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I can appreciate that Tesla owners love phallic gadgets! However, other than that, it's unclear why anyone should take this seriously. I'm looking at the panels. How many kWh are they going to produce? Maybe 40 kWh on a good day. That's good for what, one charge? Half a charge? How about on a cloudy day? Better yet, how about a cloudy day in the winter in Oregon? Ba ha ha ha ha ha ha ha!

You can pretend with a few. No big deal. If you start rolling out enough to matter then it's going to cost a bundle for even a limited number of charges.

Got to be careful dumping on Elon and the Model S. As best I can tell, there are quite a few Volt owners who have reservations for the Model S, me included. The Model S is far from B$ and that's not my opinion.
They're calling BS on the charging stations not the car.
 

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Got to be careful dumping on Elon and the Model S. As best I can tell, there are quite a few Volt owners who have reservations for the Model S, me included. The Model S is far from B$ and that's not my opinion. All of the reviews and test drives have raved about the car. Musk is a game changer. His work was one of things that got Bob Lutz to push very hard for development of the Volt, and Lutz has said that for all to hear. If the world evolves to all electric cars, we'll have Musk to thank for pushing the envelope. By the way, posters on the Tesla web site are very positive about the Volt.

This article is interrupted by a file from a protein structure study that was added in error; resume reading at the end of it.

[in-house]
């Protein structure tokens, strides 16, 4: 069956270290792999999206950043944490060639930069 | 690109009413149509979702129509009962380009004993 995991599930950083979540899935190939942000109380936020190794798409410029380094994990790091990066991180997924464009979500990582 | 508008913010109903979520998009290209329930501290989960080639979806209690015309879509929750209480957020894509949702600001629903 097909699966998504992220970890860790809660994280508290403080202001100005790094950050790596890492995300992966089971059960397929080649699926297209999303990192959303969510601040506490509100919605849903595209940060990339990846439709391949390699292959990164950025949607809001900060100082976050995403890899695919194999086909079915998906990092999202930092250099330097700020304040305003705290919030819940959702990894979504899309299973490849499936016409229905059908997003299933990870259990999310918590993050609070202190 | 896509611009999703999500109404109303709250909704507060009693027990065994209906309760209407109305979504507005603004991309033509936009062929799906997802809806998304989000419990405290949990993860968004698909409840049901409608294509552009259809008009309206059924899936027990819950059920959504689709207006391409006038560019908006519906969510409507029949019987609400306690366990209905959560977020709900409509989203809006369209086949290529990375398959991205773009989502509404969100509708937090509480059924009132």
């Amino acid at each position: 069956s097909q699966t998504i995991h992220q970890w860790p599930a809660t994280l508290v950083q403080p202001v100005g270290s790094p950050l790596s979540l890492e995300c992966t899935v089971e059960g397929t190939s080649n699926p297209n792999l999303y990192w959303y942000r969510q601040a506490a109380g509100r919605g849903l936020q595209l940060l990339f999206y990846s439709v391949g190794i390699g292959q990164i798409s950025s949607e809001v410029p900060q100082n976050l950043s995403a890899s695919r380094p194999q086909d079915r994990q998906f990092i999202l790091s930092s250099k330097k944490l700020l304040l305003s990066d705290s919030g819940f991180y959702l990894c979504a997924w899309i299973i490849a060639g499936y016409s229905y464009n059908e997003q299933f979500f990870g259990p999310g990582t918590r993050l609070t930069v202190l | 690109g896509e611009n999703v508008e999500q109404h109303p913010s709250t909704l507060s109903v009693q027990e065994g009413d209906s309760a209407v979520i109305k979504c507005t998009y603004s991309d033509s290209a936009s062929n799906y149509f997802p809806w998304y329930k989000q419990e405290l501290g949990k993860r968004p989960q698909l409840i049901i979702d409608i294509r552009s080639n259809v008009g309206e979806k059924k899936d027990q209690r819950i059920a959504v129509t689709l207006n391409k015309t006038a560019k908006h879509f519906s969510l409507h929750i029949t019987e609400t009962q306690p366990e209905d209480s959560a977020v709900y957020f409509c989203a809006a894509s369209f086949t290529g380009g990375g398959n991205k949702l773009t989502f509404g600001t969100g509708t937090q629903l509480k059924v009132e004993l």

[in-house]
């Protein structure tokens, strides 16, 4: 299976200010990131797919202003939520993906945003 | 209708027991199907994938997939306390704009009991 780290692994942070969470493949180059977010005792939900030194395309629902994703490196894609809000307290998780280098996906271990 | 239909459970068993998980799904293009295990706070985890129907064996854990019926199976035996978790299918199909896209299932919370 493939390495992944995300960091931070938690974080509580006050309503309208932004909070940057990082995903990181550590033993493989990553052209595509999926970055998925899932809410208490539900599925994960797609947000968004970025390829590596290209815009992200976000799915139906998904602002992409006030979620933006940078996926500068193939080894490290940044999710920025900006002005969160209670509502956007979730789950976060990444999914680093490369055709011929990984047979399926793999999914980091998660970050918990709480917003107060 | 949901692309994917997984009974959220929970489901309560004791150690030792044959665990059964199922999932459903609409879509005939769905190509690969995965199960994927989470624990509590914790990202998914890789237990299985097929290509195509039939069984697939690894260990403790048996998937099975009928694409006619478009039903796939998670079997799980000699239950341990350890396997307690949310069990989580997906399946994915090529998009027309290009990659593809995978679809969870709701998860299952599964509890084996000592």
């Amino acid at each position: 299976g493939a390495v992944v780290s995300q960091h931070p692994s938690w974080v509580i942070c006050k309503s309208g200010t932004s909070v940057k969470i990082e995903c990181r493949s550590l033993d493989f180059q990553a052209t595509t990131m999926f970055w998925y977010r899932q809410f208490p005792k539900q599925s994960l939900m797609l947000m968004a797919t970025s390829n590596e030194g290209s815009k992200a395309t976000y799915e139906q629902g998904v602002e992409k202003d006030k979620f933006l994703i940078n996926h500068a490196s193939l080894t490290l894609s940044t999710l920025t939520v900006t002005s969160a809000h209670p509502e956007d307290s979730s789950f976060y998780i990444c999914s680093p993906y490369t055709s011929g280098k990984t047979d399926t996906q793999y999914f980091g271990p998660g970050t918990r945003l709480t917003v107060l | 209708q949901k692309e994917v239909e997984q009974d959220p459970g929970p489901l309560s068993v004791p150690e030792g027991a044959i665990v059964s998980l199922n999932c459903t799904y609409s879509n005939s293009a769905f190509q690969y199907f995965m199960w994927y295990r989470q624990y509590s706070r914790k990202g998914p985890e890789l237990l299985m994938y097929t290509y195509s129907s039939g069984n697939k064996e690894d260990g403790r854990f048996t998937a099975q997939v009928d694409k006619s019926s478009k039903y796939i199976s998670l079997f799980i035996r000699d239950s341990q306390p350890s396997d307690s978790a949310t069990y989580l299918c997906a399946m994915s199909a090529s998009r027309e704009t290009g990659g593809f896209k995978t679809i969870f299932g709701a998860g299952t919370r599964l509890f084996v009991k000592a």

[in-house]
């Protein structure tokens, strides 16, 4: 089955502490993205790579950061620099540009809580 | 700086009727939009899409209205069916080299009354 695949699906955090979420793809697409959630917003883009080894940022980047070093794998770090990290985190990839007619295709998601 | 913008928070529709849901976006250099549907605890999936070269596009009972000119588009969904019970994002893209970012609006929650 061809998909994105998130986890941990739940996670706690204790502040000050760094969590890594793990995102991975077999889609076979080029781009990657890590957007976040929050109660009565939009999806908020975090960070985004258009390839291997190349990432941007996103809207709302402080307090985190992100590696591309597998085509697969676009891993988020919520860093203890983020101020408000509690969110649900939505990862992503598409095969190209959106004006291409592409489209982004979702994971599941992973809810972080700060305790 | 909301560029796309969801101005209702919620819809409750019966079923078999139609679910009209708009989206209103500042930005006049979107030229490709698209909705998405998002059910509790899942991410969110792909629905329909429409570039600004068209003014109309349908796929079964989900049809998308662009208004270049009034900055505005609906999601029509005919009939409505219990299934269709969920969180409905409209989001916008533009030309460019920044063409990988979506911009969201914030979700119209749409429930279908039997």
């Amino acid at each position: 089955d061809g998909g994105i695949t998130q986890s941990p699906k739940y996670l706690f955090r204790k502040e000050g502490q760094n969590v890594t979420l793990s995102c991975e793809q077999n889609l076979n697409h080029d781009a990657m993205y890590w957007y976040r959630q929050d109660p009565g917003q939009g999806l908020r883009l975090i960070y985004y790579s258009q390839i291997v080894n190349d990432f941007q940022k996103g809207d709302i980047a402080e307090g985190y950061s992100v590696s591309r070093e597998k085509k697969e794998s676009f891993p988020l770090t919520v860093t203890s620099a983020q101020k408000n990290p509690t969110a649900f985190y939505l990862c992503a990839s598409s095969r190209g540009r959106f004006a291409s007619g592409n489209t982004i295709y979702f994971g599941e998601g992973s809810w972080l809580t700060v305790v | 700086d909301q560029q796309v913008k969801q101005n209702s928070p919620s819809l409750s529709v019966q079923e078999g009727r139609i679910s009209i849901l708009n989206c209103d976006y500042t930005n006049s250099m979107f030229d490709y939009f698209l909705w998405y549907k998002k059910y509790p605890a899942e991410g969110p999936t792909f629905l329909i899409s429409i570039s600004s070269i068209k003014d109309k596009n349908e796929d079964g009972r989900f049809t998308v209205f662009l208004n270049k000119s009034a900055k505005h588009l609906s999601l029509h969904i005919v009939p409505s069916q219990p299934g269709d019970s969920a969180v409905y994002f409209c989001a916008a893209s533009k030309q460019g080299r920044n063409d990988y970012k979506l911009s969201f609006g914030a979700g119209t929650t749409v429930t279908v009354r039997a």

I agree 100%. The Tesla is impressive, and the people on this forum sh!t-talking against it are not thinking very clearly IMO, and that's being polite about it. In fact they sound a lot like the people who rail against the Volt, just using a different set of bad, cherry picked and sometimes misleading arguments. (For example, the Tesla S starts close to $50K for the base model after tax credit, with levels in between; it's not just a $100K car.)

http://www.youtube.com/watch?feature=player_embedded&v=wgk5-eB9oTY#!

I believe the Volt can not accept a Level 3 charge, is this correct? Maybe Tesla will provide an L2 plug or two? Maybe GM will put in a similar set of chargers?

Driving forever for FREE is a very compelling sales pitch.